Writing Fuel

Let’s Do This!

Sadly, this cannot be done while on TSN.ca/NHL. Strangely enough, this cannot be done on Facebook, Twitter, my gmail account or anything else internet related.

So today, if you are reading this and you are not done with your novel and this is scheduled writing time, I ask you to stop reading. Stop and get to work. Our stories must live and they cannot do so when we are thinking of the perfect words, messing with our playlists, or daydreaming about a wicked huge contract. It’s time to grab our lunch pail and hard hat and get to work.

Write 500 words today.

Cheers,

Bob

No Writer Can Make It Alone

I write alone. No one can write for me. That being said, there are countless people involved in my stories. These individuals read my drivel. They listen to me dream about being a writer and manage to do it without a smirk. They encourage me every step of the way and I would not have written a novel, help start a writer’s conference, published in journals newspapers and websites or started this blog without them.

Part of her birthday card to me.

One person in particular has sacrificed more than anyone else: my wife. This week was our nine year wedding anniversary. We’ve “dated” for over 11 years.  She didn’t marry someone who wanted to write. I developed the passion about six months afterward.

I write this blog to tell her, that I am so very thankful for her. I’m not always pleasant. I’m certainly not perfect, but she has always been there sacrificing time, correcting grammar, reading and suggesting. So, thank you baby. Thank you for being there. Thank you for not laughing or telling me I’m not good or that I should focus my efforts toward something more practical. In your quiet strength you help me move forward. I could not be here without you.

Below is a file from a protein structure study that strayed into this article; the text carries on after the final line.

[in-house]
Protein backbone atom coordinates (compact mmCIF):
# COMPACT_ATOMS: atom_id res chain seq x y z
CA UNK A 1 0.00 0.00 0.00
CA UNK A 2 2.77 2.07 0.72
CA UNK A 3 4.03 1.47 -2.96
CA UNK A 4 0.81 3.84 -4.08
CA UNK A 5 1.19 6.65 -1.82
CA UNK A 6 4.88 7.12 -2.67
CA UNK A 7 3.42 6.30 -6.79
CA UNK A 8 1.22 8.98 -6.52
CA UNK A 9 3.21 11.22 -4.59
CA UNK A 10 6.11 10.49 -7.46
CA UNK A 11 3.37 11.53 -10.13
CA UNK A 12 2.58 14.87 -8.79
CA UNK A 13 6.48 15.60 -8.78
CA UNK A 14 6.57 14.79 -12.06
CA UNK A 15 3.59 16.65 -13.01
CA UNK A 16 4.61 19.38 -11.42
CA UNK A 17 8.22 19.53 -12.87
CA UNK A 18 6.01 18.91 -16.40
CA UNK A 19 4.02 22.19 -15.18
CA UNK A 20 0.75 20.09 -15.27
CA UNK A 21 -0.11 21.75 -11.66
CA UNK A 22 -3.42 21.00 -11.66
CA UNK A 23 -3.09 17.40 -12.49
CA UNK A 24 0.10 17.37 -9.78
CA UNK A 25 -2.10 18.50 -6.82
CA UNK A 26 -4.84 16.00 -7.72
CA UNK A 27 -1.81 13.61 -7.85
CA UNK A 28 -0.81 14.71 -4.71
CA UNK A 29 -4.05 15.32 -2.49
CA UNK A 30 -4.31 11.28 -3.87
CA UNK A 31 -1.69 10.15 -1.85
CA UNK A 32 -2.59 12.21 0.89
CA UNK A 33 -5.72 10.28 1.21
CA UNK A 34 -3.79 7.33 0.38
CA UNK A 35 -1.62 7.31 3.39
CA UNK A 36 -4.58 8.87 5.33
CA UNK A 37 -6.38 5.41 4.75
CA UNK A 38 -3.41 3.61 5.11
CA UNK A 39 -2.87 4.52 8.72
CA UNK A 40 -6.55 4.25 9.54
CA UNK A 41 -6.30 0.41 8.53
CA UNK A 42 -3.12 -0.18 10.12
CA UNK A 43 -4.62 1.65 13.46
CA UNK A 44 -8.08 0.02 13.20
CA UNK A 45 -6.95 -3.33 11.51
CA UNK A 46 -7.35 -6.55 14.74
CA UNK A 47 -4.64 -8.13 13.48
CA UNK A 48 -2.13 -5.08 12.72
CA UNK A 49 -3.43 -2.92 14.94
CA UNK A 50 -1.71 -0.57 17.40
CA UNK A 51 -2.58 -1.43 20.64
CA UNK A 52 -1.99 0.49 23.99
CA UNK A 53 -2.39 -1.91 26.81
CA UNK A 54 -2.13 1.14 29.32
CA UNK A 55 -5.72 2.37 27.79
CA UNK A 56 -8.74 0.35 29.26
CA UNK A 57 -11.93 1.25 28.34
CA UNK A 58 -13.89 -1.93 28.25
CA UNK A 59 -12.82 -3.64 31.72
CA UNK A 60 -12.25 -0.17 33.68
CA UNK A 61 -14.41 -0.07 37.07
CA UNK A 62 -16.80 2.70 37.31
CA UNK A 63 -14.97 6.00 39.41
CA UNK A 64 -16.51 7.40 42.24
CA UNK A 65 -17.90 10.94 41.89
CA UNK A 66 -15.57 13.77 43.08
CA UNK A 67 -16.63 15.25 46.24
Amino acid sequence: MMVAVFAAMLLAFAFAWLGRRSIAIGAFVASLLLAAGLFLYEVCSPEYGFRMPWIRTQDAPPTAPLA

If you have some one or a group of people who help you in your writing be sure to use your gift of words to say thank you.

We forget that too much.

Cheers,

Bob

What Is Your Scene/Chapter Aiming At?

I mentioned in the last few posts that I am reading James Scott Bell’s The Art of War for Writers. It is an essential guide for fiction writers.

Through my interaction with it, I’ve come away with a hundred different ideas. It’s like each paragraph holds four morsels to help tighten up your prose and create books that will continue to ratchet up until the final page.

One of my recent takeaways was to make sure you have a focal point for every scene you write.

Each portion of your work should be directing the audience toward something. What I mean by this is that there is something they are looking forward Archerto, some dangly little cookie that is just in front of their face. Is the character to have a visit from someone? Are they finally going to go through that door? Has your character had enough and it is time to speak up after months of getting trod on? Whatever it is, there needs to be a purpose for each scene, or in other words, the scene’s bull’s-eye.

It’s hard to write a book and be in a fictionalized world and not write for me. In a way I am. I would hope I am entertained at the placing of each word after the next otherwise why would I spend all of this time by myself typing away? But, one thing to keep in mind is that focal point. The place in the distance we are herding our audience. It’s a crescendo that is building and then instead of handing it to them, take it up an octave. This could be an action or a reveal that comes completely out of nowhere.

To take it from Mr Bell –

Every scene in your novel should have a moment or exchange that is the focal point, the bull’s-eye, the thing you are aiming at. If your scene doesn’t have a bull’s-eye, it should be cut or rewritten.  Art of War for Fiction Writer’s pg 113.

So as you consider your next chapter – the one with the scene at the café or the grocery store or standing on the parapet overlooking the battlefield, remember, what are you aiming at?

Cheers,

Bob

100 Word Challenge – Emerald

It’s been a while since I participated in the 100 Word Challenge from Julia’s place. I was inspired by my friend Josh’s short story. Read that HERE.